“Securing the right work/life balance can make an enormous difference in your mental health and ability to truly care for your loved one,” she added.

Sneak In Small Activities That Delight You

“Doing things that you enjoy and find restorative is very important,” said Jephtha Tausig, a licensed psychologist in New York City.

Sneak in some reading in the hospital waiting room or before bed to unwind. Watch a funny movie to lift yourself up. Call up a good friend. Tausig added that simple walks to decompress and gather your thoughts are also good options for weaving in some “you time.”

Move Your Body When You Can

“Grief, even the anticipatory grief of a parent who’s still alive, is an energy that needs to move,” said Shelby Forsythia, the podcast host of ”Coming Back: Conversations on Life After Loss.”

She shared that when her mother was dying of cancer, she found reprieve in a daily run. “Cranking my music and running, even for 10 minutes, was a release I intuitively reached for in my anticipation of her death,” Forsythia said.

Karen Selby, a patient advocate at The Mesothelioma Center, said that “if you find yourself sitting for extended periods of time, set an alarm to remind yourself to stand and move around every hour.”

Don’t have time to hit the gym? Try going for a walk through the hospital hallways, stepping outside for fresh air or using the stairs instead of the elevator. Moving your body, even if it’s just for a bit, can elevate your mood.

Prioritize Sleep

Julie Smith, a physical therapist and integrative nutrition health coach in St. Louis, found that getting enough sleep was key to staying energized when her mother was battling Stage 4 melanoma.

“Adequate sleep is necessary for brain function but also plays a huge role in our emotional and physical health as well,” she said.

Smith suggested going to bed and waking up at the same time every day. And try some deep breathing before you hit the sheets, a technique that Smith said helped to ease her mind enough to drift off.

Try Not To Get Hung Up On Family Arguments

Garland Walton, a nonprofit consultant in Nice, France, helped to care for his mother during her final stages of life. He said that during this time, the family dynamics got the best of him.

“My sister and I said and did hurtful things. Some I let go, and some I didn’t, but I learned that those episodes produced nothing good, and every fight or tense discussion was an unnecessary expenditure of energy I should’ve been putting toward my mom,” he said.

He suggested doing your best to put aside family differences while in caretaking mode so you can focus your energy on your parent in need.

Maintain Healthful Eating Habits When You Can

Ensuring that you are loading yourself up with proper nutrients can go a long way, according to Wendy Kaplan, a registered dietitian nutritionist. Kaplan suggested keeping healthful snacks on hand to avoid relying on vending machines. She also recommended keeping your fridge stocked with pre-washed and cut fruits and vegetables and carrying portable single-serving snacks, such as hummus and carrots, trail mix, and guacamole and whole grain chips. And don’t forget to stay hydrated.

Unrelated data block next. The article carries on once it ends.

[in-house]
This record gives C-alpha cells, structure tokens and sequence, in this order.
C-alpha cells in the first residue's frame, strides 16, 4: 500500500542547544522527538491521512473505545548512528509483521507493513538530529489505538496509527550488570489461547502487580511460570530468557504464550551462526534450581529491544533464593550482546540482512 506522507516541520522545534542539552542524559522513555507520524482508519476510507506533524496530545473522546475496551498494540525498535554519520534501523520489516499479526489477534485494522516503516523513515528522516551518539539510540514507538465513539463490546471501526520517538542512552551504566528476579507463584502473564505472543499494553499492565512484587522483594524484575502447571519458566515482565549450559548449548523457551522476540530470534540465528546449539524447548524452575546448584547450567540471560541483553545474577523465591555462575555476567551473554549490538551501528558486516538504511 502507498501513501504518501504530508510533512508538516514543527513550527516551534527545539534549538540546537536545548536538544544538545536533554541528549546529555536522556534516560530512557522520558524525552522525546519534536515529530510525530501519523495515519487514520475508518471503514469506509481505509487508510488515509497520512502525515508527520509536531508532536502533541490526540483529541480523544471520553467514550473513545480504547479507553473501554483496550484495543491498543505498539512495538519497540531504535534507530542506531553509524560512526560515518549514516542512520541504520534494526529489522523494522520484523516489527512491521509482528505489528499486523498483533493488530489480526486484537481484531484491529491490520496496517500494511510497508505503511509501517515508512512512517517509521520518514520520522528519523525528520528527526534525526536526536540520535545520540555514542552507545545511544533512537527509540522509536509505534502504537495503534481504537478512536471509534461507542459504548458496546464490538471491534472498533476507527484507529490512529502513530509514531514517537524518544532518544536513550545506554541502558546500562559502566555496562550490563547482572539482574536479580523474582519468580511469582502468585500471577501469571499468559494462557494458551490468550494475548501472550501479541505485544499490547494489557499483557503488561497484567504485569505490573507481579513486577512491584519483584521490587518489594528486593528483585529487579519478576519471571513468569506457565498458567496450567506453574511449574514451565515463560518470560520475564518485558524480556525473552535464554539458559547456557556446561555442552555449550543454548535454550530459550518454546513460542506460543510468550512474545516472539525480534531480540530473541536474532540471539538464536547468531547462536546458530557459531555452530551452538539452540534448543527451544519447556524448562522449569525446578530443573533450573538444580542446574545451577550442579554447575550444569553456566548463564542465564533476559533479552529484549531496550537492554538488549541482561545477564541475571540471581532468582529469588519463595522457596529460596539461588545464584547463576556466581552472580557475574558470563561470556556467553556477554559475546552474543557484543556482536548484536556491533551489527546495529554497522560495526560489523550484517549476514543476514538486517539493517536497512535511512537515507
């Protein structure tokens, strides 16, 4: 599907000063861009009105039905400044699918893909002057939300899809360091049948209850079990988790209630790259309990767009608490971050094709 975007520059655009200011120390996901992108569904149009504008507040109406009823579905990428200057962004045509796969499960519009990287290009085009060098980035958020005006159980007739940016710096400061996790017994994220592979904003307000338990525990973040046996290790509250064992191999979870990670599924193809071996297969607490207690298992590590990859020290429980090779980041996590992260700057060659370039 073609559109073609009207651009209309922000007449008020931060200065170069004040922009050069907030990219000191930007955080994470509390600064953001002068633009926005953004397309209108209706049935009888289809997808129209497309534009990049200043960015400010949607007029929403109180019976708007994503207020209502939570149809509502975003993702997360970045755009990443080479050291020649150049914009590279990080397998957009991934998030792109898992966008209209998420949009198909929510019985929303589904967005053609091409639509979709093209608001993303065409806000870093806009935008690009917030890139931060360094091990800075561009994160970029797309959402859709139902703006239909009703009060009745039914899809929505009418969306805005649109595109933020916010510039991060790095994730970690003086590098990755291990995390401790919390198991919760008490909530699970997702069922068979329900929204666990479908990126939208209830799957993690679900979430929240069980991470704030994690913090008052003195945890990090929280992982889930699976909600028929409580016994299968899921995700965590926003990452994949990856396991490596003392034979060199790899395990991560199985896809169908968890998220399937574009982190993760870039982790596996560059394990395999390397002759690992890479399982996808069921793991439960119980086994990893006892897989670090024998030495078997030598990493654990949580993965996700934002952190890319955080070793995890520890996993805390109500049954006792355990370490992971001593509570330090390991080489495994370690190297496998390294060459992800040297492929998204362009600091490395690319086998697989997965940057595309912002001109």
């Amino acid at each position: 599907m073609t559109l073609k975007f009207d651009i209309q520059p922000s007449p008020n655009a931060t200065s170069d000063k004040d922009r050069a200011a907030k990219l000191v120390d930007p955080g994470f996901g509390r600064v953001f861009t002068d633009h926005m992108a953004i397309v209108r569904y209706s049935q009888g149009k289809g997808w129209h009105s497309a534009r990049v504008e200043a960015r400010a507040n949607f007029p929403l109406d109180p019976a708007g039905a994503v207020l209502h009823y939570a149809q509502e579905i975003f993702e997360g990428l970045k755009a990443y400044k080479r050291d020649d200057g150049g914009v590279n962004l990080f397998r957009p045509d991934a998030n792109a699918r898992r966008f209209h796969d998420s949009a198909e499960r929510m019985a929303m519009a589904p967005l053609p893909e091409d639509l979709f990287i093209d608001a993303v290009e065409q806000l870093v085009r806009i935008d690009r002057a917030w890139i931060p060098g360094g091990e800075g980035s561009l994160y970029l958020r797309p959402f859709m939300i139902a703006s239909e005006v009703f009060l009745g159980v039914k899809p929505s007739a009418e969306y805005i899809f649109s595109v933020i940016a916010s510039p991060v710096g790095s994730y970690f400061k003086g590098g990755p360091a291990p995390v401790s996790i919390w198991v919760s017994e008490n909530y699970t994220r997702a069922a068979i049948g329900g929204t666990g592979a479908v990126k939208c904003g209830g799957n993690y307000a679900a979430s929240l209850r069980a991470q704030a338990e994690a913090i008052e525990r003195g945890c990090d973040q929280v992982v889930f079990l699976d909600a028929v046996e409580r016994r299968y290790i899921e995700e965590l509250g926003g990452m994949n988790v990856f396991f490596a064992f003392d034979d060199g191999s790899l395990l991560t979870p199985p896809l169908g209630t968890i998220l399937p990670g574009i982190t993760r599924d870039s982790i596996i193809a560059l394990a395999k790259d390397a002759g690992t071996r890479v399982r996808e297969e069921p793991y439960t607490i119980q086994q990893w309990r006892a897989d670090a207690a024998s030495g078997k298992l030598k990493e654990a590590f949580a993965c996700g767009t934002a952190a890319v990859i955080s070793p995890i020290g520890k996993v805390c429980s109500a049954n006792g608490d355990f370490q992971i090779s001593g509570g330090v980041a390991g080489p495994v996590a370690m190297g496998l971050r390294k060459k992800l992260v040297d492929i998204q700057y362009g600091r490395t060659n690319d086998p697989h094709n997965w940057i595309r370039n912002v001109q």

Consider A Little Pet Therapy

“Studies have shown that socializing with pets can increase serotonin and dopamine levels, which lower depression rates and help people relax after a stressful day,” Nalin said. So after a particularly taxing day, it can be a great self-care practice to cuddle up with your favorite fur baby and let the stress melt away.

Dress For Comfort

Sitting in waiting rooms is already difficult enough.

“Never wear anything hard to get into or out of, never wear uncomfortable shoes or clothing,” said Bonnie B. Matheson, an author in Washington, D.C., who is caring for her 101-year-old mother.

Another tip she’s found to be helpful is to wear athleisure wear around the hospital “so that you can go to an exercise class” if you get an hour or so to sneak away.

Remind Yourself To Let Go Of Guilt

You deserve care ― and you shouldn’t shame yourself for needing it.

“If your parent is in the hospital very ill, you may feel guilty to do anything other than sit by their side, so compulsively you will stay with them to avoid the burden of your guilt,” said Stephanie Wijkstrom, founder and psychotherapist at The Counseling and Wellness Center of Pittsburgh.

She noted, however, that the issue with this kind of irrational guilt is that nothing you do will ever be enough to stop it from affecting you. “You must label your feeling as irrational guilt and accept your need for some balance and self-care in the rush of your parent’s illness,” she said.